Is Greg Holland Really This Good?

KANSAS CITY, MO - JUNE 6: Reliever Greg Holland #56 of the Kansas City Royals throws a pitch against the Toronto Blue Jays at Kauffman Stadium on June 5, 2011 in Kansas City, Missouri. (Photo by G. Newman Lowrance/Getty Images)

Greg Holland has had a great start to the season since being called up on May 19th. In 20.2 innings of work (all data does not yet include Wednesday's game), he has a 2-1 record, an ERA of just 1.31 and K/BB of 4.17. With stats like these, he looks to be lights out and digging a little deeper into his performance so far this season shows that it it isn't "all" smoke and mirrors.

The Bad News


All is not rosy with the 25 year old. First he has a BABIP of 0.234. Relievers will generally have a lower BABIP than starters, but this level can not be maintain. Another stat that will go down as his BABIP rises is his 93% LOB% (~70% is league average) which will lead to a higher ERA.


Another area of concern is his ability to continue to get players to chase and miss pitches out of the strike zone, specifically with his slider. Right now, he is getting hitters to swing at 36% of the pitches out of the zone (lg avg = 30%). More importantly, the hitters are making contact on only 41% of the on these pitches (lg avg = 68%). This ability to miss bats can be seen by a 51% swing and miss rate on his slider. These numbers are outstanding, but hitters may learn to lay off the slider as they become more familiar with him thereby decreasing his swinging strikes and strikeout rate.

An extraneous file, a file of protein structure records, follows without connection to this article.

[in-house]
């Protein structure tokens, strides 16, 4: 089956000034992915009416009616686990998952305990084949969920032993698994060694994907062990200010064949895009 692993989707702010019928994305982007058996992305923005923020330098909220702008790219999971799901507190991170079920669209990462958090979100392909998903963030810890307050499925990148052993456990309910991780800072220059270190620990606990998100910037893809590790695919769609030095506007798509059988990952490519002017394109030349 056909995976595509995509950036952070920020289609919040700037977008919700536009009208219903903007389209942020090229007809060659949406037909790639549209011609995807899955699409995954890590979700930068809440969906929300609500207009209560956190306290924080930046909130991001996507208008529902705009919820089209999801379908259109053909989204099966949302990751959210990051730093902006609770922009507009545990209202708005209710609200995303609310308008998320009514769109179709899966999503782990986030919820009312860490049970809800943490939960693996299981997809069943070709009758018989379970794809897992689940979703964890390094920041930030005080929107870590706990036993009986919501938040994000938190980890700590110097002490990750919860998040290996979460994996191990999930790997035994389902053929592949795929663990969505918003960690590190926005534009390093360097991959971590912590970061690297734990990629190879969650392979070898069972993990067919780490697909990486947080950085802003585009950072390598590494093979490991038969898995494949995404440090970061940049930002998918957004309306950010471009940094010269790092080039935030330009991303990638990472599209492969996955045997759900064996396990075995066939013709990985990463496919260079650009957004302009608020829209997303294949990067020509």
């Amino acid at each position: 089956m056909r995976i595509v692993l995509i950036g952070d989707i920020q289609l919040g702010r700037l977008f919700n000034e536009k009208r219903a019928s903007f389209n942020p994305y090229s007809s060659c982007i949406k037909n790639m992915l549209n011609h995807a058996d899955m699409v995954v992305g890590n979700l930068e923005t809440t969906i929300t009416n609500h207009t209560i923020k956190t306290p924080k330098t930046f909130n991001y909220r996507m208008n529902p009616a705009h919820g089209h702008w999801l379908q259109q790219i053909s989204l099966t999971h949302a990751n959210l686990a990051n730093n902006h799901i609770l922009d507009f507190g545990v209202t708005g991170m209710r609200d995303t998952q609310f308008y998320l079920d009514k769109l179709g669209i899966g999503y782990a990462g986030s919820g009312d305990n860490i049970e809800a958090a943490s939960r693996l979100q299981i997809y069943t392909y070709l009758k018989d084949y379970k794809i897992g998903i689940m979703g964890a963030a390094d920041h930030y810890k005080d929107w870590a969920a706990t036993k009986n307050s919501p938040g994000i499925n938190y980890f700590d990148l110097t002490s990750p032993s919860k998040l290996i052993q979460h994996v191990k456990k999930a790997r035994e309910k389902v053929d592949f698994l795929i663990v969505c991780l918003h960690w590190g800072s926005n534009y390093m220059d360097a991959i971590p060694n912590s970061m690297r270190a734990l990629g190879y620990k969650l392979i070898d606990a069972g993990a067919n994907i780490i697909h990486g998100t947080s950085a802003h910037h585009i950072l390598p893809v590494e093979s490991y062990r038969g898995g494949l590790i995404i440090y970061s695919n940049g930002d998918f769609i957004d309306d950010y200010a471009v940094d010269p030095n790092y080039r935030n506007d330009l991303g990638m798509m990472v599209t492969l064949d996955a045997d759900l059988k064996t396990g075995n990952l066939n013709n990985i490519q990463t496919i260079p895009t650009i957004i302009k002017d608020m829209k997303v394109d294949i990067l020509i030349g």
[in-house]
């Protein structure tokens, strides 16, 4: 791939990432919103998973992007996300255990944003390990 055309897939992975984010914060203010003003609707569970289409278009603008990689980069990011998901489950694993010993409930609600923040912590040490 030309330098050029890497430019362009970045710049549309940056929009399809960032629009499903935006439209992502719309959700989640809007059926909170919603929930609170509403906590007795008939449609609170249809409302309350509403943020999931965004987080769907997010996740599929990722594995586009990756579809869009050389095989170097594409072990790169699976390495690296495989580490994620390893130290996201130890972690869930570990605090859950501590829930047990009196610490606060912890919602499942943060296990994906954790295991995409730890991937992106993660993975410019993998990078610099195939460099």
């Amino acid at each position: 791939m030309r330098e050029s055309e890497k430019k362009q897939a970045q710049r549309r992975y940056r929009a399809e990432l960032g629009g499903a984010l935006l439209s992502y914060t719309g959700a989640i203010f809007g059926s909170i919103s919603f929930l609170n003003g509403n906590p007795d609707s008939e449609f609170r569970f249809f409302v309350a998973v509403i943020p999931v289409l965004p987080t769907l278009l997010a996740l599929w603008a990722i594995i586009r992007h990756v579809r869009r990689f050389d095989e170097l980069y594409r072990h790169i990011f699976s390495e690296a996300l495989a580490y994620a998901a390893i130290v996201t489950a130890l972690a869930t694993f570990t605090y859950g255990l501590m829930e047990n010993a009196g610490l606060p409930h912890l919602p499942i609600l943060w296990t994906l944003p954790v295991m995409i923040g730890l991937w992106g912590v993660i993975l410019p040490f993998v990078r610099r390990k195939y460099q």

That is about it.

The OK News


His ground ball % (40%) and HR/FB% (10%) are not a concern right now since they are near the league average.


That is also about it.


The Good News


First he is striking out quite a few number of hitters. Of the 351 pitchers that have thrown over 20 innings, his 10.9 K/9 ranks 16th in the league (Zack is 12th and the highest ranked starter). The value could actually go up. His Swinging Strike % is at 16% which ties him for 4th in the league. Normally a player's K/9 = SwgStr% - 1.5 which would put his K/9 near 13.5 K/9.


To go along with the strikeouts, he is not walking many batters as seen by his 2.6 BB/9. The high Ks and low BB has lead to a decent FIP (2.65) and xFIP (2.52). These values are higher than his ERA, but are still respectable.




Right now Greg is throwing great and the numbers back it up. I am concerned a bit that the league may catch up with him, but the Royals should ride The Flying Dutchman as long as possible.

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